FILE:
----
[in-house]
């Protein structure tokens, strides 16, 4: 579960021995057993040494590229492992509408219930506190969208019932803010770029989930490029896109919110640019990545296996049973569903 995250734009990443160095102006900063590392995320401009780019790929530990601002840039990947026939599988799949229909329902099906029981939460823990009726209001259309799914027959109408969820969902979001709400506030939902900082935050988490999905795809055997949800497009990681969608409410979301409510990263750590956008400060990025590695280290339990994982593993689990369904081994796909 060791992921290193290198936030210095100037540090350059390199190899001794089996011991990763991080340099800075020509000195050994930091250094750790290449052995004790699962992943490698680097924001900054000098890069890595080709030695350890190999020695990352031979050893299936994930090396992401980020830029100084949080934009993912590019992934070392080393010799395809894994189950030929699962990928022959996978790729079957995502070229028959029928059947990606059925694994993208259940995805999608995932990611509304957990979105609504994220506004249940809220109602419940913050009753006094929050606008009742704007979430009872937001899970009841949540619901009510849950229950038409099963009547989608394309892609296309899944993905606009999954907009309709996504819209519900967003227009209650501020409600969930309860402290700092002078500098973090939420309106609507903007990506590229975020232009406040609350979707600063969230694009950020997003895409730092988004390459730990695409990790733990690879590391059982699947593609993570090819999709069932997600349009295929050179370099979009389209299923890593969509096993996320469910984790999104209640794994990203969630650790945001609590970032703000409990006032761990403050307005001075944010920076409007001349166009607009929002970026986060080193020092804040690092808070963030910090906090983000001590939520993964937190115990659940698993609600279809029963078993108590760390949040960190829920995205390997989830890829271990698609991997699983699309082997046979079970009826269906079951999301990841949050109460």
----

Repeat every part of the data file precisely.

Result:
[in-house]
């Protein structure tokens, strides 16, 4: 579960021995057993040494590229492992509408219930506190969208019932803010770029989930490029896109919110640019990545296996049973569903 995250734009990443160095102006900063590392995320401009780019790929530990601002840039990947026939599988799949229909329902099906029981939460823990009726209001259309799914027959109408969820969902979001709400506030939902900082935050988490999905795809055997949800497009990681969608409410979301409510990263750590956008400060990025590695280290339990994982593993689990369904081994796909 060791992921290193290198936030210095100037540090350059390199190899001794089996011991990763991080340099800075020509000195050994930091250094750790290449052995004790699962992943490698680097924001900054000098890069890595080709030695350890190999020695990352031979050893299936994930090396992401980020830029100084949080934009993912590019992934070392080393010799395809894994189950030929699962990928022959996978790729079957995502070229028959029928059947990606059925694994993208259940995805999608995932990611509304957990979105609504994220506004249940809220109602419940913050009753006094929050606008009742704007979430009872937001899970009841949540619901009510849950229950038409099963009547989608394309892609296309899944993905606009999954907009309709996504819209519900967003227009209650501020409600969930309860402290700092002078500098973090939420309106609507903007990506590229975020232009406040609350979707600063969230694009950020997003895409730092988004390459730990695409990790733990690879590391059982699947593609993570090819999709069932997600349009295929050179370099979009389209299923890593969509096993996320469910984790999104209640794994990203969630650790945001609590970032703000409990006032761990403050307005001075944010920076409007001349166009607009929002970026986060080193020092804040690092808070963030910090906090983000001590939520993964937190115990659940698993609600279809029963078993108590760390949040960190829920995205390997989830890829271990698609991997699983699309082997046979079970009826269906079951999301990841949050109460």